Robert R. McCammon

One of the founders of the Horror Writers Association, Robert R. McCammon (b. 1952) is one of the country’s most accomplished authors of modern horror and historical fiction. Raised by his grandparents in Birmingham, Alabama, McCammon published his first novel, the Revelations-inspired Baal, when he was only twenty-six. His writings continued in a supernatural vein throughout the 1980s, producing such bestselling titles as Swan Song, The Wolf’s Hour, and Stinger. In 1991 Boy’s Life won the World Fantasy Award for best novel. After his next novel, Gone South, McCammon took a break from writing to spend more time with his family. He did not publish another novel until 2002’s Speaks the Nightbird. Since then he has followed “fixer” Matthew Corbett in two sequels, The Queen of Bedlam and Mister Slaughter. McCammon and his family continue to live in Birmingham.
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New York Times Bestseller: A young girl’s visions offer the last hope in a postapocalyptic wasteland in this “grand and disturbing adventure” (Dean Koontz).

A PBS Great American Read Top 100 Pick
 
Swan is a nine-year-old Idaho girl following her struggling mother from one trailer park to the next when she receives visions of doom—something far wider than the narrow scope of her own beleaguered life. In a blinding flash, nuclear bombs annihilate civilization, leaving only a few buried survivors to crawl onto a scorched landscape that was once America.
 
In Manhattan, a homeless woman stumbles from the sewers, guided by the prophecies of a mysterious amulet, and pursued by something wicked; on Idaho’s Blue Dome Mountain, an orphaned boy falls under the influence of depraved survivalists and discovers the value of a killer instinct; and amid the devastating dust storms on the Great Plains of Nebraska, Swan forms a heart-and-soul bond with an unlikely new companion. Soon they will cross paths. But only Swan knows that they must endure more than just a trek across an irradiated country of mutated animals, starvation, madmen, and wasteland warriors.
 
Swan’s visions tell of a coming malevolent force. It’s a shape-shifting embodiment of the apocalypse, and of all that is evil and despairing. And it’s hell-bent on destroying the last hope of goodness and purity in the world. Swan is that hope. Now, she must fight not only for her own survival, but for that of all mankind.
 
A winner of the Bram Stoker Award and a finalist for the World Fantasy Award, Swan Song has become a modern classic, called “a chilling vision that keeps you turning pages to the shocking end” by John Saul and “a long, satisfying look at hell and salvation” by Publishers Weekly.
Murder sparks a witchcraft charge and mob fury in this “absorbing historical mystery” set in seventeenth-century America from a New York Times–bestselling author (Publishers Weekly).
 
It’s 1699 in the coastal settlement of Fount Royal in the Carolinas when Rachel Howarth is sentenced to be hanged as a witch. She’s been accused of murder, deviltry, and blasphemous sexual congress, and the beleaguered, God-fearing colonial village wants her dead. But Matthew Corbett, young clerk to the traveling magistrate summoned to Fount Royal to weigh the accusations, soon finds himself persuaded in favor of the beguiling young widow.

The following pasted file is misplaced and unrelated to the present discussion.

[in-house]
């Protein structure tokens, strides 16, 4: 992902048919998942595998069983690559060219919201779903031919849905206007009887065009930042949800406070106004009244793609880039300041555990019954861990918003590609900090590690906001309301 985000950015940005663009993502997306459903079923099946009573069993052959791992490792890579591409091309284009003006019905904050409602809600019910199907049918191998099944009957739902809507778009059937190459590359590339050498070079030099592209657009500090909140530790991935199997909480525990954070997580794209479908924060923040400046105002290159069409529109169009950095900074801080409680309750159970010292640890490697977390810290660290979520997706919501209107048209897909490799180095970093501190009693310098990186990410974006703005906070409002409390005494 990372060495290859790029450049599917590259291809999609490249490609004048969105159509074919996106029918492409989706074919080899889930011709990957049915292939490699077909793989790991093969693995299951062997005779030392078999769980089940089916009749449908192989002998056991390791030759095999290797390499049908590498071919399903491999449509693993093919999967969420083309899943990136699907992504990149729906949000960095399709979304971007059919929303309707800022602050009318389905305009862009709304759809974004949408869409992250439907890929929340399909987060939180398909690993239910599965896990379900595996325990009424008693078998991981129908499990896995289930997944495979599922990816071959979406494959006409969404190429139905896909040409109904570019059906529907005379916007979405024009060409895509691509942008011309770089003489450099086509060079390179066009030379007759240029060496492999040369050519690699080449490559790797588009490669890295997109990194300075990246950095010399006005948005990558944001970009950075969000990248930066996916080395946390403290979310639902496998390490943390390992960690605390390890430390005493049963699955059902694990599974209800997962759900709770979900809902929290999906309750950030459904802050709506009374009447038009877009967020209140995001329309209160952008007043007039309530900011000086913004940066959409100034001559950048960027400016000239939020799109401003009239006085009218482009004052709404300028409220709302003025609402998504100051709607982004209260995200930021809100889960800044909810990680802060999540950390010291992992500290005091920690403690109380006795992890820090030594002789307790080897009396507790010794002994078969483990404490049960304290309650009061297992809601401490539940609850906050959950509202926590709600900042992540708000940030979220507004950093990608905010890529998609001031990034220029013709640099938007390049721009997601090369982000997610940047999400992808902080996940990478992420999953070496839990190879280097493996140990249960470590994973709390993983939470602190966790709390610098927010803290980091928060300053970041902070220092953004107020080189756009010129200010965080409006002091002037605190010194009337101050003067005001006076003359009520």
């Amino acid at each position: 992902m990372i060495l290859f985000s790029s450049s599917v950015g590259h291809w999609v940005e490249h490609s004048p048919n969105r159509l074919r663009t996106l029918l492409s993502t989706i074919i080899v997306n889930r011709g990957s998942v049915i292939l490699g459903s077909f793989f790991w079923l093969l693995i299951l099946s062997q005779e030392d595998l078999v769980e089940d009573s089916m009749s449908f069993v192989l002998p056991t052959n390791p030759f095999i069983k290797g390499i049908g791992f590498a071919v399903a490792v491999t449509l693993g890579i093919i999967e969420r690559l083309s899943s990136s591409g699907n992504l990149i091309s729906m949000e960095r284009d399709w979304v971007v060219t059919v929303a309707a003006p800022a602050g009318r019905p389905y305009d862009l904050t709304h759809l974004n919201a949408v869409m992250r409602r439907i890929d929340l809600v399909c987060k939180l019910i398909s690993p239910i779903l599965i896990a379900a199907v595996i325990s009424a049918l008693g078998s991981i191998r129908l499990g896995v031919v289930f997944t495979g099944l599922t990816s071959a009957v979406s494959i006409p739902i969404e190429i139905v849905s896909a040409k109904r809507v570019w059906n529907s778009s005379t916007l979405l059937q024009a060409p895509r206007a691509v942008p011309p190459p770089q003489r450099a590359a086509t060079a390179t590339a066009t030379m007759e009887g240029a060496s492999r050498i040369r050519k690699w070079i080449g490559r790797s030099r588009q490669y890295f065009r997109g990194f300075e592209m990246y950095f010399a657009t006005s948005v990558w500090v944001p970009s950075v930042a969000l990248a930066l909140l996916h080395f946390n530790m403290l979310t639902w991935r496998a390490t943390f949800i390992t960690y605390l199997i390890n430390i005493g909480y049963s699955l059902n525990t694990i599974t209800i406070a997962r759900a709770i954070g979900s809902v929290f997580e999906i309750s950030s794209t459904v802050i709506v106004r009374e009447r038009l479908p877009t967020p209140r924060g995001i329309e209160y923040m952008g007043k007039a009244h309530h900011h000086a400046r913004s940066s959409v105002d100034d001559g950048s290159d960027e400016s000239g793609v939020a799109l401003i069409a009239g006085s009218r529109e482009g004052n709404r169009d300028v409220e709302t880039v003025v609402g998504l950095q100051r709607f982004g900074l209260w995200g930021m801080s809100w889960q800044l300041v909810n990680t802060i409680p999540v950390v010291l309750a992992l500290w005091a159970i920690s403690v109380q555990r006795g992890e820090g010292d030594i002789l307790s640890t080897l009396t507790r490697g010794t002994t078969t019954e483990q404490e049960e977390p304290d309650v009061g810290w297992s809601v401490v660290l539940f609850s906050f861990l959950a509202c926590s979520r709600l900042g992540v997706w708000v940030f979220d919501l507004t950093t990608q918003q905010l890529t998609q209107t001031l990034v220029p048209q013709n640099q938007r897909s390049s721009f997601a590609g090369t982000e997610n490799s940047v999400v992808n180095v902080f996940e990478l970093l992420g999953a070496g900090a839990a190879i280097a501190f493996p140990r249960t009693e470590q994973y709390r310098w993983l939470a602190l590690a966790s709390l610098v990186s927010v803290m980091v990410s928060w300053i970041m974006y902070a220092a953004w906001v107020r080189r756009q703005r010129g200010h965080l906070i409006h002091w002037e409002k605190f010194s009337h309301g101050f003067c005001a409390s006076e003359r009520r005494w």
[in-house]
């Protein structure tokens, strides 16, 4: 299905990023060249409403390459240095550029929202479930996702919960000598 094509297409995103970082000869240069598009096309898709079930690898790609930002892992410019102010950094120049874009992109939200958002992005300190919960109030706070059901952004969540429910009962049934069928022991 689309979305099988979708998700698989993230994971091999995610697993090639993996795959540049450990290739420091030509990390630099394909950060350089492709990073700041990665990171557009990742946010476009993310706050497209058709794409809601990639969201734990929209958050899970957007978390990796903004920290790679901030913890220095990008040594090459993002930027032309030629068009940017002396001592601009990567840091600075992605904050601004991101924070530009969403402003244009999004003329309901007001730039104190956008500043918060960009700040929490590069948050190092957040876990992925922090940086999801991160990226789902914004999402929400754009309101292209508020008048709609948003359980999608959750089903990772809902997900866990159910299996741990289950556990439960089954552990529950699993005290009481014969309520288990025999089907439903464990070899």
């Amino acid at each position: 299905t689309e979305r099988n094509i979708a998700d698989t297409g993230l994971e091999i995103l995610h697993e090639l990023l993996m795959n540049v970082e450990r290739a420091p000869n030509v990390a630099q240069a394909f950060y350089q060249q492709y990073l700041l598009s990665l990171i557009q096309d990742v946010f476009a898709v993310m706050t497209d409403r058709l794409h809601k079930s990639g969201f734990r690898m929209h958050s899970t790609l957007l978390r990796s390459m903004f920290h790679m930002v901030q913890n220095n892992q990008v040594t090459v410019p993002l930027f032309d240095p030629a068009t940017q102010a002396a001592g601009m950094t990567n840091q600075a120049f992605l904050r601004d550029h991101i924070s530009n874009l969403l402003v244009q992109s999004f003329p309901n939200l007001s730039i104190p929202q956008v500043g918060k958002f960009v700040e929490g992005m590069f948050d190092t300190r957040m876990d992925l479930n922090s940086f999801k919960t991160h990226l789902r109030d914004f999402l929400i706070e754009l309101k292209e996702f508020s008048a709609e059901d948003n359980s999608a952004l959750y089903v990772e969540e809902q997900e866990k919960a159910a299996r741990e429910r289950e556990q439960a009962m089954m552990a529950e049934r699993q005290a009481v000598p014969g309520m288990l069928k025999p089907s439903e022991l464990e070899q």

Struck first by her beauty, Matthew believes Rachel to be too dignified, courageous, and intelligent for such obscene charges. The testimony against her is fanatical and unreliable. Clues to the crimes seem too convenient and contrived. A number of her accusers appear to gain by her execution. And, if Rachel is a witch, why hasn’t she used her powers to fly away from the gaol on the wings of a nightbird?
 
God and Satan are indeed at war. Something really is happening in the newly established settlement—of that Corbett is certain. As his investigation draws him into the darkness of a town gone mad, and deeper into its many secrets, Corbett realizes that time is running out for him, for Rachel, and for the hope that good could possibly win out over evil in Fount Royal.
 
From the award-winning author of Boy’s Life and Gone South, Speaks the Nightbird is, in the words of Stephen King, “a rarity in popular fiction, a book that manages to be thoughtful as well as entertaining.”
 
An Alabama boy’s innocence is shaken by murder and madness in the 1960s South in this novel by the New York Times–bestselling author of Swan Song.

It’s 1964 in idyllic Zephyr, Alabama. People either work for the paper mill up the Tecumseh River, or for the local dairy. It’s a simple life, but it stirs the impressionable imagination of twelve-year-old aspiring writer Cory Mackenson. He’s certain he’s sensed spirits whispering in the churchyard. He’s heard of the weird bootleggers who lurk in the dark outside of town. He’s seen a flood leave Main Street crawling with snakes. Cory thrills to all of it as only a young boy can.
 
Then one morning, while accompanying his father on his milk route, he sees a car careen off the road and slowly sink into fathomless Saxon’s Lake. His father dives into the icy water to rescue the driver, and finds a beaten corpse, naked and handcuffed to the steering wheel—a copper wire tightened around the stranger’s neck. In time, the townsfolk seem to forget all about the unsolved murder. But Cory and his father can’t.
 
Their search for the truth is a journey into a world where innocence and evil collide. What lies before them is the stuff of fear and awe, magic and madness, fantasy and reality. As Cory wades into the deep end of Zephyr and all its mysteries, he’ll discover that while the pleasures of childish things fade away, growing up can be a strange and beautiful ride.